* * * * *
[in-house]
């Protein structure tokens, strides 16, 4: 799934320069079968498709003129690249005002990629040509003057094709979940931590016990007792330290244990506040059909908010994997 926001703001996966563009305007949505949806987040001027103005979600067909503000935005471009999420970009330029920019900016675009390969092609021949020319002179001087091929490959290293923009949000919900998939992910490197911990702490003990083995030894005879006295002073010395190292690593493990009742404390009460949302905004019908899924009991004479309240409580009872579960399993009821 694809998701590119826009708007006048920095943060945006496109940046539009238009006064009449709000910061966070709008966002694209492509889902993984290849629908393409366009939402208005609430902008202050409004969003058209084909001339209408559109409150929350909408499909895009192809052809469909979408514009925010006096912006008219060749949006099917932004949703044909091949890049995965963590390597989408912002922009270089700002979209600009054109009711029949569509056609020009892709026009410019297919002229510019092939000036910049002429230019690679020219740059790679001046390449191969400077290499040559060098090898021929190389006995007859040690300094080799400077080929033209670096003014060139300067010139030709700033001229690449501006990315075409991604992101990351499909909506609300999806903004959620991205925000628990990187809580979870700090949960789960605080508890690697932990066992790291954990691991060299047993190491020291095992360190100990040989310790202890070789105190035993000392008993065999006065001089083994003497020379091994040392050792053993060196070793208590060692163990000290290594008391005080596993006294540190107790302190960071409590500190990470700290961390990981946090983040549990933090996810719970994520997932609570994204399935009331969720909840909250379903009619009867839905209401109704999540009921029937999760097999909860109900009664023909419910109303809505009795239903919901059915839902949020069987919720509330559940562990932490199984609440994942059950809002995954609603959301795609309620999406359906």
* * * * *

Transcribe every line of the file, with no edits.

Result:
[in-house]
């Protein structure tokens, strides 16, 4: 799934320069079968498709003129690249005002990629040509003057094709979940931590016990007792330290244990506040059909908010994997 926001703001996966563009305007949505949806987040001027103005979600067909503000935005471009999420970009330029920019900016675009390969092609021949020319002179001087091929490959290293923009949000919900998939992910490197911990702490003990083995030894005879006295002073010395190292690593493990009742404390009460949302905004019908899924009991004479309240409580009872579960399993009821 694809998701590119826009708007006048920095943060945006496109940046539009238009006064009449709000910061966070709008966002694209492509889902993984290849629908393409366009939402208005609430902008202050409004969003058209084909001339209408559109409150929350909408499909895009192809052809469909979408514009925010006096912006008219060749949006099917932004949703044909091949890049995965963590390597989408912002922009270089700002979209600009054109009711029949569509056609020009892709026009410019297919002229510019092939000036910049002429230019690679020219740059790679001046390449191969400077290499040559060098090898021929190389006995007859040690300094080799400077080929033209670096003014060139300067010139030709700033001229690449501006990315075409991604992101990351499909909506609300999806903004959620991205925000628990990187809580979870700090949960789960605080508890690697932990066992790291954990691991060299047993190491020291095992360190100990040989310790202890070789105190035993000392008993065999006065001089083994003497020379091994040392050792053993060196070793208590060692163990000290290594008391005080596993006294540190107790302190960071409590500190990470700290961390990981946090983040549990933090996810719970994520997932609570994204399935009331969720909840909250379903009619009867839905209401109704999540009921029937999760097999909860109900009664023909419910109303809505009795239903919901059915839902949020069987919720509330559940562990932490199984609440994942059950809002995954609603959301795609309620999406359906």